Prague, Jan 27 (CTK) – Anti-corruption reforms launched under the rule of the right-wing government of Petr Necas in 2012-2013 led to the improvement of the position of the Czech Republic in the latest report on corruption that Transparency International (TI) released yesterday, daily Pravo writes.
The Czech Republic is in the 37th position in the world corruption perception index (CPI), while it was 53rd in 2015.
TI Czech programme director Radim Bures said such a marked improvement is a surprise.
He said it is too early to give any credit for the success to the present government of Bohuslav Sobotka (Social Democrats, CSSD).
The CPI is based on the analysis of data from 2014-2015 that were mainly influenced by the reforms launched by prime minister Necas (Civic Democrats, ODS) and vice prime minister for fighting corruption Karolina Peake (Liberal Democrats, LIDEM), Bures told Pravo.
He said the crucial factor seemed to be the systemic and personnel changes at state attorney’s office and the arrival of new top attorneys in 2011-2012, Supreme State Attorney Pavel Zeman and the country’s two high state attorneys, Lenka Bradacova and Ivo Istvan.
Unlike before, big criminal cases were opened, such as those of suspected manipulations of public tenders in Central Bohemia by a group around the region’s governor David Rath, and in the Prague-Na Homolce hospital by a group around the hospital director Vladimir Dbaly, and controversial business activities related to lobbyist Ivo Rittig, Bures said.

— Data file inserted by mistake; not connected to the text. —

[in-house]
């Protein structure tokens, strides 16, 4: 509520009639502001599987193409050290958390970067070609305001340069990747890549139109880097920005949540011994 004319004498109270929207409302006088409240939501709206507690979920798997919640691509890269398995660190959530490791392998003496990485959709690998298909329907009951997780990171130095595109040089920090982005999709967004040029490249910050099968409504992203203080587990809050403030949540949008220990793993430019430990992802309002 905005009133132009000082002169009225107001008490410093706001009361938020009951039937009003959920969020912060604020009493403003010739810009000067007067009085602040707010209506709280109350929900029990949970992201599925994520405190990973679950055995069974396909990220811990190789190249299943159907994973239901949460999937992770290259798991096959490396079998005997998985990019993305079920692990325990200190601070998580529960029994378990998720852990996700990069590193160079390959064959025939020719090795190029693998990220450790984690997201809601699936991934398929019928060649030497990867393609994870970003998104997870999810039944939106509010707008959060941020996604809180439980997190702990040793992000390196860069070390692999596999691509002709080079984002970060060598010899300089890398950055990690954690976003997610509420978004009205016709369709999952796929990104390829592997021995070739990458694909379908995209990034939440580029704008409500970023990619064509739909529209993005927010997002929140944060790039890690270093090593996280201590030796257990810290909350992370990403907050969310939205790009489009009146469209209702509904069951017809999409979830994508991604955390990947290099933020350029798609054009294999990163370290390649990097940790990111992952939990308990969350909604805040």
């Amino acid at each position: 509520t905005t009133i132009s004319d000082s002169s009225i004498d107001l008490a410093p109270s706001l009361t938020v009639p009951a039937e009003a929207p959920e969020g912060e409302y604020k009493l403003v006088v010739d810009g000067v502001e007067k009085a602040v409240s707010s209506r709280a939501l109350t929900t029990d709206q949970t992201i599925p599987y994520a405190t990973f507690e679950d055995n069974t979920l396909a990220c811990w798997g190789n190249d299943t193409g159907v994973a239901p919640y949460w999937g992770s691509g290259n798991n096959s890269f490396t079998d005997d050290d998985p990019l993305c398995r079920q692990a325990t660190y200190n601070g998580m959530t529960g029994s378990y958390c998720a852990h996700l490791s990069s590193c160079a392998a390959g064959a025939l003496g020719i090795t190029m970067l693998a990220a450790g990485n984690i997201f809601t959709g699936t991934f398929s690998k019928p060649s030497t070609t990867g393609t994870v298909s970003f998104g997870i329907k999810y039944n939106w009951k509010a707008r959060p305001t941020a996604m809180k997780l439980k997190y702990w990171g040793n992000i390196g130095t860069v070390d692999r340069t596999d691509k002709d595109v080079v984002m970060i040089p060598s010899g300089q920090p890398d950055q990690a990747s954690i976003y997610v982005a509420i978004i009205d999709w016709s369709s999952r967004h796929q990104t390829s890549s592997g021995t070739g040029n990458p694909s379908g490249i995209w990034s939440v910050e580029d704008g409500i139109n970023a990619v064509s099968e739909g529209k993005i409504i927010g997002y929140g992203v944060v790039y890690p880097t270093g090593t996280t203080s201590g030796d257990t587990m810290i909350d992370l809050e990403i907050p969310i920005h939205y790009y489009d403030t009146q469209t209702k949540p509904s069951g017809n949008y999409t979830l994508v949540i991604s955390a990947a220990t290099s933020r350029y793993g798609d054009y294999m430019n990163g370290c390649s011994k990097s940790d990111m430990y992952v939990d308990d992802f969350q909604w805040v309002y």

He said corruption does not always concern classical bribing but complicated clientelist links, with many people seeking to push through their business interests or their people to key posts.
Rittig negotiated with prime minister Necas’s office head Jana Nagyova about some posts in the civil service and media recently reported that Rittig wanted to get his man to the sensitive post of the chief of the police unit for wiretapping, Bures said.
He said Sobotka’s government has maintained the positive trend. The government presented an ambitious anti-corruption programme, but its implementation seems rather slow, he said.
Bures said the passing of the law on civil service and the law on the release of all public contracts on the Internet were good steps.
The problem with corruption was most serious in Czech society in 2002 when the privatisation of state companies culminated, Bures said. The worsening of the Czech CPI seems to be caused by the processes related to it, he added.
The second negative peak was in 2011 when the effects of the financial crisis culminated. Bures said he believes that the rule of prime minister Mirek Topolanek (2006-2009) whose government included controversial ministers Ales Rebicek and Ivan Langer (all ODS) contributed to the bad result.